Both were taken to The Queen's Medical Center about 20 miles (32 km) away.[8] The captain was hospitalized in critical condition; the first officer was taken to hospital with a minor head injury and multiple lacerations.[22][23](p11) Both men were released from the hospital within a few days.[24]

A Coast Guard press release quoted a watchstander saying, "Our crews often train closely with our counterparts ... That training paid off and we were able to quickly deploy response assets to the scene and recover the two people aboard the aircraft."[8]

At the time of the rescue, there were winds of 17 miles per hour (27 km/h) and seas up to 5 feet (1.5 m).[8]


N810TA in May 2019, after its full freighter conversion

The aircraft involved was a 45-year-old first-generation Boeing 737-200. From 1968 to 1988, Boeing built 1,095 of the 737-200 type,[citation needed] but by 2021, fewer than 60 were still flying worldwide.[13] Scheduled passenger service using 737-200s largely ended in 2008 with the closure of Aloha Airlines (also based in Honolulu) but a few remained in passenger service through 2020.[25]

C-GDPW in August 1998 in freight service in "combi" configuration[Note 2]

This 737-275C Adv.[Note 1] combi aircraft was originally built for Pacific Western Airlines. It made its maiden flight on July 23, 1975, was delivered on October 10, 1975, and was originally registered in Canada as C-GDPW.[26][27] The aircraft was eventually taken out of passenger service, and later converted to a full freighter. In 1999 the converted airframe was re-registered to Transmile as 9M-PML in Malaysia until it was then re-registered by Transair in the U.S. as N810TA in 2014.[28] It was one of five Boeing 737s in Rhoades Aviation Inc's Transair fleet.[12]


A JT8D engine inlet fan case on the seabed a week after the ditching

First-generation 737s were powered by two Pratt & Whitney JT8D-9A[29] engines, originally designed for the Boeing 727 around 1960. Pratt & Whitney produced more than 14,000 of these engines before regular production ended in 1985. The company continued actively supplying parts and overhauling engines through 2021 when roughly 2,000 were still in use.[4][30][31][32]

The FAA's Service Difficulty Reports database shows the aircraft involved, N810TA, experienced #1 (left) engine failure on takeoff twice in recent years, but with different engines each time. In a 2018 failure, the engine had accumulated 23,657 hours total time and 35,753 total cycles, while in a 2019 failure the engine had 71,706 total hours and 67,194 total cycles.[33]


A portion of the aircraft's cargo, still secured by netting, floating among the debris field the day after the ditching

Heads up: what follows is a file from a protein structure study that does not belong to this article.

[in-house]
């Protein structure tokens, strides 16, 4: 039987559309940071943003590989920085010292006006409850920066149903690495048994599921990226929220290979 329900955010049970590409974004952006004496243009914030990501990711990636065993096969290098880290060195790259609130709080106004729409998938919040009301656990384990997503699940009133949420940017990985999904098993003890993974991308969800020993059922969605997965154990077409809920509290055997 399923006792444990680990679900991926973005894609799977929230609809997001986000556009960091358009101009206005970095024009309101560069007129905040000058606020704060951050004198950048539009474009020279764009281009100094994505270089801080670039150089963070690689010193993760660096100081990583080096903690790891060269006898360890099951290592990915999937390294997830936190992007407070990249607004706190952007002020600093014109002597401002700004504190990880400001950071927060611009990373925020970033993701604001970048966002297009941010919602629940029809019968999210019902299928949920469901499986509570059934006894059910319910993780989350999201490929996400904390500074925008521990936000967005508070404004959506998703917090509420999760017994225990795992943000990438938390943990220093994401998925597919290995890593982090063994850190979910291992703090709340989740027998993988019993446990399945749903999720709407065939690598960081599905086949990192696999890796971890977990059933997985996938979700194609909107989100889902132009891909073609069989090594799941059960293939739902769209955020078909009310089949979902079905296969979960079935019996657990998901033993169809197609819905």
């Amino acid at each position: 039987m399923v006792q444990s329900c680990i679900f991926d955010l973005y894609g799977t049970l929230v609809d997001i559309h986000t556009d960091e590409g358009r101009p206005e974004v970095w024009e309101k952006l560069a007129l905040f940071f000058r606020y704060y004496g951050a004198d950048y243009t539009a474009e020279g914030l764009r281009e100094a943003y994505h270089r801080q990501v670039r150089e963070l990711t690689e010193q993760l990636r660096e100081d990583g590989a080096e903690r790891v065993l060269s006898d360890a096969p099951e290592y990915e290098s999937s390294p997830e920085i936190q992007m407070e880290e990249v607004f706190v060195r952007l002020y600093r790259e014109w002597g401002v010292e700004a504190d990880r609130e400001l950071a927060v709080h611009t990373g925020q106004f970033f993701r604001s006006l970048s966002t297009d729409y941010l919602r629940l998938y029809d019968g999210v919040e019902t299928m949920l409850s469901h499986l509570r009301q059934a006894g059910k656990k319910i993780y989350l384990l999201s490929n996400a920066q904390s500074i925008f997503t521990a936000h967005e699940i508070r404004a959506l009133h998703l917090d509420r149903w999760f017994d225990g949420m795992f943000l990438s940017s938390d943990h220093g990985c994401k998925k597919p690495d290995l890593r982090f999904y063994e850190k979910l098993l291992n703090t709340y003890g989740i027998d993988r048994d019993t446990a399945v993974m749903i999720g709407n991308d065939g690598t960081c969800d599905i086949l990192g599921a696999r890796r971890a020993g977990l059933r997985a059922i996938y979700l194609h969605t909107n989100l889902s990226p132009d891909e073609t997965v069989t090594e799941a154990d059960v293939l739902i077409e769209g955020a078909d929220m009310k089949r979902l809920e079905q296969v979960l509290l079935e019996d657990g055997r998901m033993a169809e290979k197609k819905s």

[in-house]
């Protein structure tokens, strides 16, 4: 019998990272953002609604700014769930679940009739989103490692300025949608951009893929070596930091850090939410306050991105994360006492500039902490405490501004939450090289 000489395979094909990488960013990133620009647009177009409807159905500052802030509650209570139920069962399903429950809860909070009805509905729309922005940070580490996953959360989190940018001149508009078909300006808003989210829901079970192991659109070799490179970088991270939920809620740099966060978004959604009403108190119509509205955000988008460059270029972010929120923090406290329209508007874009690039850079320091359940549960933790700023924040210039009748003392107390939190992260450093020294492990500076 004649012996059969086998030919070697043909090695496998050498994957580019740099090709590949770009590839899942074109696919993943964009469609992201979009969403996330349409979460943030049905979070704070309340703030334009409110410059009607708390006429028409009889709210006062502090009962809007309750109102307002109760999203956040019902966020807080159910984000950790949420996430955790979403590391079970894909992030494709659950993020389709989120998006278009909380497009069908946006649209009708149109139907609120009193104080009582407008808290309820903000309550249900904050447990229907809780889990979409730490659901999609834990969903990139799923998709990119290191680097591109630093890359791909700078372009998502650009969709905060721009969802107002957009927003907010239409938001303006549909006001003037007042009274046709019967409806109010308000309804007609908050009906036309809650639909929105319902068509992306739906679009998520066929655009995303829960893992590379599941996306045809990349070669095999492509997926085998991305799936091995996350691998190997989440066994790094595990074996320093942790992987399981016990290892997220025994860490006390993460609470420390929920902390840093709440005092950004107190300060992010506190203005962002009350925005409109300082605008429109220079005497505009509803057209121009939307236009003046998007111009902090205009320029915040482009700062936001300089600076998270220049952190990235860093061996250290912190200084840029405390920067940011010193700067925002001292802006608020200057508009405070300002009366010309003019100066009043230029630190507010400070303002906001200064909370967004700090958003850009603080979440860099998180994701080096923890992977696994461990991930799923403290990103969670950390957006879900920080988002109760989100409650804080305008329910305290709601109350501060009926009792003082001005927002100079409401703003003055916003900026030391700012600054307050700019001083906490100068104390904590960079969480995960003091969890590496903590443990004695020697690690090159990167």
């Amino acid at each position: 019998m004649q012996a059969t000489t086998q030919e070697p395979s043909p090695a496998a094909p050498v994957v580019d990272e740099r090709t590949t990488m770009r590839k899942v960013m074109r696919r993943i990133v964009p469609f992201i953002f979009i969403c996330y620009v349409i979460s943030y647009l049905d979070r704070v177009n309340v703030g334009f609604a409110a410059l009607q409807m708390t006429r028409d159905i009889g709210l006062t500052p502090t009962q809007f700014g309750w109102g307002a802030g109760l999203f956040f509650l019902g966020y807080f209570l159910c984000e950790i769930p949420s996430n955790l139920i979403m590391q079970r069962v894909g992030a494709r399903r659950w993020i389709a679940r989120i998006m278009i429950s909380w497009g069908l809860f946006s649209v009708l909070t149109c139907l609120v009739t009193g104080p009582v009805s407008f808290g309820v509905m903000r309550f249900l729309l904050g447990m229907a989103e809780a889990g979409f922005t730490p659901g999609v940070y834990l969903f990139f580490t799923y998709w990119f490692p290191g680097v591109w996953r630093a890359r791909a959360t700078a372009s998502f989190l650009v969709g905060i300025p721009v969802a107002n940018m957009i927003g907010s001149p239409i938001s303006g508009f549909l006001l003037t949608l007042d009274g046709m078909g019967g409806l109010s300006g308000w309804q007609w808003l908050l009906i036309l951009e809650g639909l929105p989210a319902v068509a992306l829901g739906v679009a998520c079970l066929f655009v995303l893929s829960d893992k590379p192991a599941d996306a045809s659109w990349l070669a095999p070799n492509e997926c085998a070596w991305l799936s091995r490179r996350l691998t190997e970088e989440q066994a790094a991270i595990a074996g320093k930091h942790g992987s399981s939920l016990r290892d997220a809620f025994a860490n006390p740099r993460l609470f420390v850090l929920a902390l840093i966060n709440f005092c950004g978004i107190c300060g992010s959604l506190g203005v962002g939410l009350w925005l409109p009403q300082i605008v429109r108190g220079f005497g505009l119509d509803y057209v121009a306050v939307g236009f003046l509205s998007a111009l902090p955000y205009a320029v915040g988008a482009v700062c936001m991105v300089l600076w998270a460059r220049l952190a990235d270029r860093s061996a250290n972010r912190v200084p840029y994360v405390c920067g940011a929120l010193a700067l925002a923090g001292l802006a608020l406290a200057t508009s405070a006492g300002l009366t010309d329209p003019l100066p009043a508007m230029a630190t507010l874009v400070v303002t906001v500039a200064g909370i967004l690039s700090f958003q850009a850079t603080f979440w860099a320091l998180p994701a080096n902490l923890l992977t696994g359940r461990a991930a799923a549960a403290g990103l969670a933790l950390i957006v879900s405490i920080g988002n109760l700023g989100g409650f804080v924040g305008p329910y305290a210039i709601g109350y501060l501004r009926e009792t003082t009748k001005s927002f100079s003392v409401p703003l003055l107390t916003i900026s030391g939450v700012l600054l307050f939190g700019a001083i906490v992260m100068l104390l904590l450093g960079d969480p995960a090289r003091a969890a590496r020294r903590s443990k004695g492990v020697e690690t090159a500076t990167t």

The following day, USCGC Joseph Gerczak completed collection of a small amount of incidental flotsam from the debris field to aid in the investigation.[34] The NTSB examined the retrieved items, described as mostly general cargo.[16]

In an initial statement, the Federal Aviation Administration (FAA) said, "The pilots had reported engine trouble and were attempting to return to Honolulu when they were forced to land the aircraft in the water ... The FAA and National Transportation Safety Board will investigate."[2][35] The FAA would not comment on its current investigation, but a local investigative reporter for KHON-TV found more than a dozen FAA enforcement actions against Rhoades Aviation and Trans Executive Airlines of Hawaii (doing business as Transair), with fines that totaled over $200,000 over 25 years.[36] A company representative declined to comment because they were a party to the ongoing NTSB investigation, but a former FAA Chief Counsel published critical commentary on the reporting, cautioning against drawing premature conclusions from potentially unrelated historical enforcement actions.[37]

Transair voluntarily grounded its Boeing 737 cargo aircraft for a week after the accident.[16][38] Then on July 15, Rhoades Aviation lost its FAA inspection authorization, after failing to ask for reconsideration of a June 13 notice of deficiencies identified during an FAA investigation that began in 2020. This effectively grounded Rhoades's fleet of 737-200s, which only included one remaining operational aircraft at the time. The FAA said the grounding was not a direct result of the ditching.[39][40][33][41]

Transair had a contract to carry mail between the Hawaiian Islands, but the United States Postal Service said no mail was aboard this flight. They made alternate arrangements after Transair grounded its 737s.[36]

The National Transportation Safety Board (NTSB) deployed a relatively large ten-investigator team to Oahu.[2] Two investigators arrived later that day and began on-scene coordination,[42] and the rest arrived by the next day. Team specialties included air traffic control, systems, maintenance records, human performance, operations, powerplants, and wreckage recovery.[43]

The NTSB also announced that the manufacturers of the airframe and the engines, Boeing and Pratt & Whitney respectively, would be among the parties to the investigation.[44] The NTSB stated, "In general terms, NTSB investigators develop factual information in three areas: the people involved in an accident, the equipment involved in the accident and the environment in which the accident occurred."[44]

Fuselage center section and wings on the seabed a week after the incident
The same section being recovered almost four months later

NTSB met with the parties to the investigation the following day, and said it would use side-scan sonar to locate and evaluate the wreckage prior to attempting to recover the "black box" flight recorders.[45] The wreckage was located the following week at depths between 360–420 ft (110–130 m)—below the depth where human divers could safely recover the flight recorders per the NTSB.[46]